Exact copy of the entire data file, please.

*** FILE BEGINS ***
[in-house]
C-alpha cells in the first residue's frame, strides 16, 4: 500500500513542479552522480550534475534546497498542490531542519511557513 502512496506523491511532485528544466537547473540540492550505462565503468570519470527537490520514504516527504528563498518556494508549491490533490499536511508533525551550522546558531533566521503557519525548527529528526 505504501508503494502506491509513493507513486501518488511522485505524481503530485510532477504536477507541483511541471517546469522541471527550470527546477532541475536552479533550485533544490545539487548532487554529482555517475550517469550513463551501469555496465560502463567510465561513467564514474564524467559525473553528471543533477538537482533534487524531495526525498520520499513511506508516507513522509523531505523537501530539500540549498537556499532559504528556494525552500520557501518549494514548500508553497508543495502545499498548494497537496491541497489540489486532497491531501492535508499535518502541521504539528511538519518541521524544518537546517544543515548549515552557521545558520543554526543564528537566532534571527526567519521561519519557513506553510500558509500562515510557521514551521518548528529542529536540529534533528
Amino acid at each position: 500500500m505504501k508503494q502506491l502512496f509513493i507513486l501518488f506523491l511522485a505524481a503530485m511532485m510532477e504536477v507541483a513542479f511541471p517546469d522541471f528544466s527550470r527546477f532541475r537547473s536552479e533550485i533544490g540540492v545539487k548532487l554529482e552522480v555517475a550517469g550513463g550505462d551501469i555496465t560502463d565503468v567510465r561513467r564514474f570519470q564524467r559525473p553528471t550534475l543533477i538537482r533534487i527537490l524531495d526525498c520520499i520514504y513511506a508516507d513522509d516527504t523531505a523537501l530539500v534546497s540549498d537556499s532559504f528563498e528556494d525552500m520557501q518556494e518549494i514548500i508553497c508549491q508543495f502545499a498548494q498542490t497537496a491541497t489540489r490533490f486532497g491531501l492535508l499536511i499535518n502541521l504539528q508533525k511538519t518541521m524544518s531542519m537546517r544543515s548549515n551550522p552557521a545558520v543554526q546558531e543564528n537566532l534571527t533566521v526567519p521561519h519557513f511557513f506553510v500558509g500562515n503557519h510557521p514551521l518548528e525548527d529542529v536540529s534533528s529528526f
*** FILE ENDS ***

[in-house]
C-alpha cells in the first residue's frame, strides 16, 4: 500500500513542479552522480550534475534546497498542490531542519511557513 502512496506523491511532485528544466537547473540540492550505462565503468570519470527537490520514504516527504528563498518556494508549491490533490499536511508533525551550522546558531533566521503557519525548527529528526 505504501508503494502506491509513493507513486501518488511522485505524481503530485510532477504536477507541483511541471517546469522541471527550470527546477532541475536552479533550485533544490545539487548532487554529482555517475550517469550513463551501469555496465560502463567510465561513467564514474564524467559525473553528471543533477538537482533534487524531495526525498520520499513511506508516507513522509523531505523537501530539500540549498537556499532559504528556494525552500520557501518549494514548500508553497508543495502545499498548494497537496491541497489540489486532497491531501492535508499535518502541521504539528511538519518541521524544518537546517544543515548549515552557521545558520543554526543564528537566532534571527526567519521561519519557513506553510500558509500562515510557521514551521518548528529542529536540529534533528
Amino acid at each position: 500500500m505504501k508503494q502506491l502512496f509513493i507513486l501518488f506523491l511522485a505524481a503530485m511532485m510532477e504536477v507541483a513542479f511541471p517546469d522541471f528544466s527550470r527546477f532541475r537547473s536552479e533550485i533544490g540540492v545539487k548532487l554529482e552522480v555517475a550517469g550513463g550505462d551501469i555496465t560502463d565503468v567510465r561513467r564514474f570519470q564524467r559525473p553528471t550534475l543533477i538537482r533534487i527537490l524531495d526525498c520520499i520514504y513511506a508516507d513522509d516527504t523531505a523537501l530539500v534546497s540549498d537556499s532559504f528563498e528556494d525552500m520557501q518556494e518549494i514548500i508553497c508549491q508543495f502545499a498548494q498542490t497537496a491541497t489540489r490533490f486532497g491531501l492535508l499536511i499535518n502541521l504539528q508533525k511538519t518541521m524544518s531542519m537546517r544543515s548549515n551550522p552557521a545558520v543554526q546558531e543564528n537566532l534571527t533566521v526567519p521561519h519557513f511557513f506553510v500558509g500562515n503557519h510557521p514551521l518548528e525548527d529542529v536540529s534533528s529528526f